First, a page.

Top 5 Wilco Videos


The intro scene to I am Trying To Break Your Heart:   Black and white shots of Lake Shore Drive/downtown Chicago backed by an acoustic performance of the documentary’s namesake .   All of the extras on the DVD are worth-watching, but most of them aren’t posted online.


Jeff Tweedy jumps on stage with The Bottle Rockets to perform “Passenger Side” at Schuba’s Tavern in Chicago (2006)


Jay Bennett and Jeff Tweedy perform “Cars Can’t Escape” in the I am Trying to Break Your Heart documentary:  Like many, I still believe that Wilco lost its creative firepower when Jay Bennett left the band (which was further confirmed by their most recent lackluster effort).  Before Bennett’s tragic death, hardcore fans always held on to a shred of hope that the original group would someday reunite, but without him, it seems like Wilco will fall further and further into dad-rock status.


“Laminated Cat” live at Rock In Ring in Nurburgring, Germany (2002):  This song has taken on multiple identities over the years.  First as a b-side to YHF, then as an official release on Loose Fur’s debut album, then as a staple of Tweedy’s post-2006 acoustic performances.  This live performance holds up equally well, and helps showcase some of Tweedy’s best songwriting.


“I Got You (At the End of the Century)” live in Corner Brook Newfoundland (1997):  Wilco performs one of the best songs in their discography on top of a mountain decked out in ski garb from the mid 90’s.  I would pay a lot Benjamins to have a time machine and a Navajo-patterned Obermeyer jacket to go back and see this show.

What Would I Want? Sky

Do I float up up up?
When I stop and look around me
Grey is where the color should be
What is the right way?

Old glasses clinking and a
New order’s blinking
and I –
I should be floating but I’m weighted by thinking

That I got on the river
Really can’t make you change
And the sky gets filled up too fast
and the taxi man’s saying, “You betta
give me some money; stop daydreaming, dude!”
When the point of horizon is hiding from you
What would you want sky?

Mark Mulcahy


1)  My external hard drive reformatted by itself, deleting every file stored on it.  10,000 songs potentially down the drain .  6 years worth of music collecting potentially nullified.  I’m now treating my iPod like a combination of a blood diamond, the ring from Lord of the Rings, and the contents of Brad Robinson’s safety deposit box.

2) I’ve been sitting on a lot of Mark Mulcahy material recently,  and instead of trying to smoothly integrate it, I’m just going to post it all in one drop.

  • Below is the opening credits to Pete & Pete.  Polaris served as the in-house band for the show, writing and performing the intro as well as several backing tracks throughout the show’s 3 season run.  Not a chance you would see something this badass today.  The song, called “Hey Sandy”, is rumored to be loosely based on the Kent State Shootings – pretty twisted for a kids show but proves that Nickelodeon had balls in the early 90’s.
  • I highly recommend picking up a copy of Ciao My Shining Star: The Songs of Mark Mulcahy. I wrote a lengthier track review for “All For the Best” a few weeks ago, but decided against putting it up.  Here is the abridged edition, with three versions of the song posted below.


“All For the Best”, Thom Yorke’s contribution to Ciao My Shining Star: The Songs of Mark Mulcahy would fit perfectly on The Eraser or the Splitting Feathers EP. The gripping Miracle Legion cover features Yorke’s signature style: soft tenor vocals over a pulsing bass-heavy beat with subtle synths rising and falling in the background. At the 1:44 mark, the song falls into controlled chaos with a guitar rip which, interestingly enough, doesn’t differ from one used in Miracle Legion’s original recording. The effect is decidedly different between versions, as Yorke’s calm flow is inturrupted, his supposed optimism shattered across the floor like pieces of a broken mirror.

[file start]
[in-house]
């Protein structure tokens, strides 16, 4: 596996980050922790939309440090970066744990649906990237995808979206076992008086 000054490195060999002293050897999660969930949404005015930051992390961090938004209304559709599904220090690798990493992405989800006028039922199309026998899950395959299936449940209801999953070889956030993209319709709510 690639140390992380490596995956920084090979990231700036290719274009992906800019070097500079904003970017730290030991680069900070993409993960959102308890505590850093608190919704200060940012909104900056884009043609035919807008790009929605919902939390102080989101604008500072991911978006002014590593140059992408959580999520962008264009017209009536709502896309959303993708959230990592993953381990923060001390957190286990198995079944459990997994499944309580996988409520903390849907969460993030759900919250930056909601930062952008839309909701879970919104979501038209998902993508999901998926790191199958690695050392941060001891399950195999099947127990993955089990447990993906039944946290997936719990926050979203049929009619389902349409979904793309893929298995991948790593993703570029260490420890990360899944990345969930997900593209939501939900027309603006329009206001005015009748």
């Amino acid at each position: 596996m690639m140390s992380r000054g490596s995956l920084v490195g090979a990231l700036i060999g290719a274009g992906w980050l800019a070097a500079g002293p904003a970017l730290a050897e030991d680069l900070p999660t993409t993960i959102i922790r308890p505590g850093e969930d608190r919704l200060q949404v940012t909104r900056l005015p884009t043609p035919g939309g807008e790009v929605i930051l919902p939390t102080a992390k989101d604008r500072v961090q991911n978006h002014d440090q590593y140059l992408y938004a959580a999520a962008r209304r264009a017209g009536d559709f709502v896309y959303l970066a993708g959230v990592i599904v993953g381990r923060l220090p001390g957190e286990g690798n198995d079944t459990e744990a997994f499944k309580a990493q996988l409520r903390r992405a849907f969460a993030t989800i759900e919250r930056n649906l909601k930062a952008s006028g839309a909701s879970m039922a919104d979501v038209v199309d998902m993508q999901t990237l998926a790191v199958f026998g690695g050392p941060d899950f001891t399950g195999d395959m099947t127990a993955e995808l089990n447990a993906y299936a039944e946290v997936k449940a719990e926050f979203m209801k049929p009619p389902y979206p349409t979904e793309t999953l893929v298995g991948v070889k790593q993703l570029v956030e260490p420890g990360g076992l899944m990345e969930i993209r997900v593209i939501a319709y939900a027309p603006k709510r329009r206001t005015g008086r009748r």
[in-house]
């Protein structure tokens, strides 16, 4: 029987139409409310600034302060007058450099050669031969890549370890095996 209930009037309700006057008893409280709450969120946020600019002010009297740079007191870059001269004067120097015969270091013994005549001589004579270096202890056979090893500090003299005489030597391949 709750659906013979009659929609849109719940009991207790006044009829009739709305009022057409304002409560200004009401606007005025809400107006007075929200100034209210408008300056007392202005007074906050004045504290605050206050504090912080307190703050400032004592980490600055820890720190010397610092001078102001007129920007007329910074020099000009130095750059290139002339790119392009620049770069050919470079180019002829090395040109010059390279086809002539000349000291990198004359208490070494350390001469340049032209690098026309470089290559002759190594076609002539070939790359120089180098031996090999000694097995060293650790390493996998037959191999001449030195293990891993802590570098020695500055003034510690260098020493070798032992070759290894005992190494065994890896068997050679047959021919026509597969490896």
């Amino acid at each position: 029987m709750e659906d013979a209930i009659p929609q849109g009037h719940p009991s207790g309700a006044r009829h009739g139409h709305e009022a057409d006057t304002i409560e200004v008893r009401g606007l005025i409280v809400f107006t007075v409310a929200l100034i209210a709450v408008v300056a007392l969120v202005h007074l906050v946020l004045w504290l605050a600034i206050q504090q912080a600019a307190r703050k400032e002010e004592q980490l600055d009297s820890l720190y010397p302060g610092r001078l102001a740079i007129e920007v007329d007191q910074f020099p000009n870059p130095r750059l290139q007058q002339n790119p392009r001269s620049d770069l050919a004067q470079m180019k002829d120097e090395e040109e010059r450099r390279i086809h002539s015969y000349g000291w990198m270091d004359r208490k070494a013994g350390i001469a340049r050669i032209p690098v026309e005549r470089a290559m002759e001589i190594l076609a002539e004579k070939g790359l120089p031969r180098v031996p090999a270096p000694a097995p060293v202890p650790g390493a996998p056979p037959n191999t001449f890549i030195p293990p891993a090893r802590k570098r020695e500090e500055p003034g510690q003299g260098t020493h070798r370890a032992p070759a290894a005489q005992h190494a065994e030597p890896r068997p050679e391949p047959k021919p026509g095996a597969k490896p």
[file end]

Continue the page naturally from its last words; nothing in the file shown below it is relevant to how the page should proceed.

Placed in the context of Ciao (a tribute album for Mulcahy’s wife who suddenly passed away in September of 2008) “All for the Best” becomes a much more reflective, albeit heavier, piece. But it also leaves the listener asking questions about the authenticity of the overall message.  Can life’s tribulations really be summed up by saying it was “all for the best”?   In the face of tragedy, that line may sound a little insincere.  I think the lighter tone of the Miracle Legion version highlights a more optimistic message: that our best-kept memories really are all we need to move on.  Listen between versions and decide for yourself.

Thom Yorke – All For the Best

Miracle Legion – All For the Best

Mark Mulcahy – All For the Best (Acoustic on Gideon Coe BBC Radio)



Although Ethel at D-Hall usually uses a combination of Lil’ Jon and unfiltered cigarettes to get through the struggles of Humpday, I’m providing an alternative path.   This short playlist kicks off with a banger from Freddie Gibbs called “Keep it Pimpin”.  Even if the song sucked (which it doesn’t) I would still post it because anyone that makes it out of Gary, IN alive probably has a story worth listening to.   Thats followed up with The Daydream by Tycho, a song I’ve had on repeat for well over two weeks.   The rest is history.

Hip-Hop:  Freddie Gibbs – Keep it Pimpin’ (Prod. by Megahertz)

Electronic:  Tycho – The Daydream

Indie:  The Notwist – Boneless

Cover:  Easy Star All-Stars – Let Down (feat. Toots and the Maytals)

Live:  Jeff Tweedy – Bob Dylan’s 49th Beard (U of Chicago – 2/25/2006)


Southern jams

Two great southern rock duets below.  Warren Haynes and Derek Trucks prove why they’re among the elite guitar players in the world with a backstage performance of “Old Friend”.  After that, Paul Barrere and Fred Tackett do a live acoustic version of “Down on the Farm”.  These guys are all beasts with the slide.

The sound quality is subpar for the Little Feat video, but its still worth a watch.